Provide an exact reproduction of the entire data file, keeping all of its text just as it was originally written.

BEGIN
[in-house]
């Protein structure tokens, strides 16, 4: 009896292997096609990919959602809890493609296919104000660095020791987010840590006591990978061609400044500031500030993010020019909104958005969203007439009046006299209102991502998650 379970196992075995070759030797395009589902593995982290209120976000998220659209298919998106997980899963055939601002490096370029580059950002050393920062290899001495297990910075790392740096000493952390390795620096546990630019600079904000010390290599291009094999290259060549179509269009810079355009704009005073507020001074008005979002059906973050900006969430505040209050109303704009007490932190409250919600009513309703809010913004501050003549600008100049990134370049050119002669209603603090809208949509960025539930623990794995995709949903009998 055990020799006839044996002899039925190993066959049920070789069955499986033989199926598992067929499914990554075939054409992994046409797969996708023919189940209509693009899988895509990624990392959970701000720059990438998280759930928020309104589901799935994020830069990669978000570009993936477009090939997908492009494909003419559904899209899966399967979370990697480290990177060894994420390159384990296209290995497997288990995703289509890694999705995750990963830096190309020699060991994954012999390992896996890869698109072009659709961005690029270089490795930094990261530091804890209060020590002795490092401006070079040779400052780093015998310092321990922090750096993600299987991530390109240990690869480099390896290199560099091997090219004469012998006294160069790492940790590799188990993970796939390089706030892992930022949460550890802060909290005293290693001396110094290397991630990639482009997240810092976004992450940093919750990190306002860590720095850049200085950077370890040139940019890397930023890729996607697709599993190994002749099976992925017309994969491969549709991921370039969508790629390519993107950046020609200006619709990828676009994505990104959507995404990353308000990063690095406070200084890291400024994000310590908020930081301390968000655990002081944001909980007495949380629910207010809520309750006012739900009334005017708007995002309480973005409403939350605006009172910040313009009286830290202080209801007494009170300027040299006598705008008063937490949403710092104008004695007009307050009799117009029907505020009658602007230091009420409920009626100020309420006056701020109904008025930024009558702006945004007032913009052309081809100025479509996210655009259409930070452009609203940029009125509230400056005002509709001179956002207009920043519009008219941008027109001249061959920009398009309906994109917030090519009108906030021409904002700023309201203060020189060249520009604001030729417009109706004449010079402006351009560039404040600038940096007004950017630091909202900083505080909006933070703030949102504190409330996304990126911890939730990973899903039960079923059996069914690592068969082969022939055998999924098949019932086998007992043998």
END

[in-house]
């Protein structure tokens, strides 16, 4: 009896292997096609990919959602809890493609296919104000660095020791987010840590006591990978061609400044500031500030993010020019909104958005969203007439009046006299209102991502998650 379970196992075995070759030797395009589902593995982290209120976000998220659209298919998106997980899963055939601002490096370029580059950002050393920062290899001495297990910075790392740096000493952390390795620096546990630019600079904000010390290599291009094999290259060549179509269009810079355009704009005073507020001074008005979002059906973050900006969430505040209050109303704009007490932190409250919600009513309703809010913004501050003549600008100049990134370049050119002669209603603090809208949509960025539930623990794995995709949903009998 055990020799006839044996002899039925190993066959049920070789069955499986033989199926598992067929499914990554075939054409992994046409797969996708023919189940209509693009899988895509990624990392959970701000720059990438998280759930928020309104589901799935994020830069990669978000570009993936477009090939997908492009494909003419559904899209899966399967979370990697480290990177060894994420390159384990296209290995497997288990995703289509890694999705995750990963830096190309020699060991994954012999390992896996890869698109072009659709961005690029270089490795930094990261530091804890209060020590002795490092401006070079040779400052780093015998310092321990922090750096993600299987991530390109240990690869480099390896290199560099091997090219004469012998006294160069790492940790590799188990993970796939390089706030892992930022949460550890802060909290005293290693001396110094290397991630990639482009997240810092976004992450940093919750990190306002860590720095850049200085950077370890040139940019890397930023890729996607697709599993190994002749099976992925017309994969491969549709991921370039969508790629390519993107950046020609200006619709990828676009994505990104959507995404990353308000990063690095406070200084890291400024994000310590908020930081301390968000655990002081944001909980007495949380629910207010809520309750006012739900009334005017708007995002309480973005409403939350605006009172910040313009009286830290202080209801007494009170300027040299006598705008008063937490949403710092104008004695007009307050009799117009029907505020009658602007230091009420409920009626100020309420006056701020109904008025930024009558702006945004007032913009052309081809100025479509996210655009259409930070452009609203940029009125509230400056005002509709001179956002207009920043519009008219941008027109001249061959920009398009309906994109917030090519009108906030021409904002700023309201203060020189060249520009604001030729417009109706004449010079402006351009560039404040600038940096007004950017630091909202900083505080909006933070703030949102504190409330996304990126911890939730990973899903039960079923059996069914690592068969082969022939055998999924098949019932086998007992043998």